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Dance Professor Wins Prestigious Fellowship


By Laila Rashid, CHASS Dean’s Office Student Intern

October 23, 2012

Anthea KrautAnthea Kraut, associate professor of dance, has been awarded an American Council of Learned Societies (ACLS) fellowship for her research project titled Choreographing Copyright: Race, Gender, and Intellectual Property Rights in American Dance. The ACLS, created in 1919 by representatives of 13 learned societies, is one of the chief private institutions supporting scholars in the humanities and social sciences at the doctoral and postdoctoral levels.  Part of their mission is to provide opportunities to scholars, like Professor Kraut, who are engaged in producing new knowledge that enhance our understanding of the world. According to the ACLS, the fellowships are intended as salary replacement to help scholars devote six to twelve continuous months to full-time research and writing.

The fellowship stipends are awarded based on academic rank (up to 65,000 for full professor, up to 45,000 for associate professor, and up to 35,000 for assistant professor), with approximately 20 available at the associate professor level.  Stipends are also given based on criteria including scholarly work, quality of the proposal, and the potential for their work to improve the field of study in which it is proposed and make an original and substantial contribution to knowledge amongst others.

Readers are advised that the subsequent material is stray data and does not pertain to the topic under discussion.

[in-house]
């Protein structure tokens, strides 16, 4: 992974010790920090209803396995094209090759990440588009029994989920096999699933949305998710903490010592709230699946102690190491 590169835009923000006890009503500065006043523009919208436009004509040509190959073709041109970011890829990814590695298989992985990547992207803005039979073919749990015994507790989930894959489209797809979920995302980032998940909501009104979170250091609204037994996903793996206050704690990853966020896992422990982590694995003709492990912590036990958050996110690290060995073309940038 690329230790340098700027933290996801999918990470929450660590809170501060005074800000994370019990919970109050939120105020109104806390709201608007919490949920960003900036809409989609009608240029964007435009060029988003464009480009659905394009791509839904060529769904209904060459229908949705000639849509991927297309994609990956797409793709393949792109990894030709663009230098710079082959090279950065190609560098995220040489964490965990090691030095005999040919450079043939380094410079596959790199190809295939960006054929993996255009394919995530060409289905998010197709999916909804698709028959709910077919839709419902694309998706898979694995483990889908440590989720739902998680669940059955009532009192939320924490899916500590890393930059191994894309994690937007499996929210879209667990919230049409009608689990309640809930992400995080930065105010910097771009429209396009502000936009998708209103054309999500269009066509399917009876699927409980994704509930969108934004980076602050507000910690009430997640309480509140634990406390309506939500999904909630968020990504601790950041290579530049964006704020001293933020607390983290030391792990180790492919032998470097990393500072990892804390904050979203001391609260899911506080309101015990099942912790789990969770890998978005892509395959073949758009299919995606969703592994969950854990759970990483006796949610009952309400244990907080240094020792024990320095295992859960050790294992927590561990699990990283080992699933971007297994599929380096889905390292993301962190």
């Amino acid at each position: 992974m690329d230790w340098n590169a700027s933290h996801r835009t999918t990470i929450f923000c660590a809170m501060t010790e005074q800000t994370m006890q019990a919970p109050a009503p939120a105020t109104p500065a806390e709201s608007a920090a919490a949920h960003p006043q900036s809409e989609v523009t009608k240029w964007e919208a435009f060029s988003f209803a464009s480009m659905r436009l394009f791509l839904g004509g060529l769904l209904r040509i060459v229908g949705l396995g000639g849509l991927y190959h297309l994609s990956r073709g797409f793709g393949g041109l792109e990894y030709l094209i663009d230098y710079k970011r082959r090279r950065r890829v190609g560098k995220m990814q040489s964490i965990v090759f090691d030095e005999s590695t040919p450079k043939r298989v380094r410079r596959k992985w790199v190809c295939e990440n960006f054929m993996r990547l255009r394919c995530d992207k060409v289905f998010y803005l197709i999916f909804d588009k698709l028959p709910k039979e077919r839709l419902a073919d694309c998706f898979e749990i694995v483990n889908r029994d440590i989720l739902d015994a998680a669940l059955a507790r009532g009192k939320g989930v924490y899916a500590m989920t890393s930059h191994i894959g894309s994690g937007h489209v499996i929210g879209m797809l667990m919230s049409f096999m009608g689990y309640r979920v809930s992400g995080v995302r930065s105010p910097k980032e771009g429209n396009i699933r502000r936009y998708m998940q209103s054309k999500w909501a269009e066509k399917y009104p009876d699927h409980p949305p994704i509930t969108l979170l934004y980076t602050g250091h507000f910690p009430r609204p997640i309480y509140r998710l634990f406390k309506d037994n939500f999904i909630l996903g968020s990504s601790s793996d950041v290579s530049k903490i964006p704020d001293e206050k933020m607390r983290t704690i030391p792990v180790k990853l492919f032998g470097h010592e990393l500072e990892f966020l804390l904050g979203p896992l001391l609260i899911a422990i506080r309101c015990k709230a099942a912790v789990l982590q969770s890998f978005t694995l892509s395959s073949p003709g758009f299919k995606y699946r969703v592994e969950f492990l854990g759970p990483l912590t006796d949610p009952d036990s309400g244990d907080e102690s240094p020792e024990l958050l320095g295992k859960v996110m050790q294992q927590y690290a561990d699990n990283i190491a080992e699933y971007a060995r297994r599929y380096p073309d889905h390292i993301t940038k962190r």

Professor Kraut’s project examines attempts by choreographers over eight decades to win intellectual property rights for dance. In it, she argues that “copyright has served as an important but complicated site for dancers trying to negotiate their raced, gendered, and artistic status.”  Professor Kraut is a dedicated mentor, educator, and researcher in the field of critical dance studies, and this is the fourth fellowship she has been awarded to date for her work; previously, she was awarded the University of California President’s Research Fellowship in the Humanities, the Woodrow Wilson Postdoctoral Fellowship in the Humanities, and a fellowship from the W.E.B. Du Bois Institute for Afro-American Research. Despite all this, she feels “incredibly fortunate to have won the ACLS fellowship” and eagerly looks forward to the extended opportunity it grants her to write.  In addition to her current research, Professor Kraut’s teaching interests include critical race theory, American and African American dance history, and methods and theories of dance studies. Prior to this current project, she published her first book, Choreographing the Folk: The Dance Stagings of Zora Neale Hurston, and contributed to numerous journals and essays over the years.


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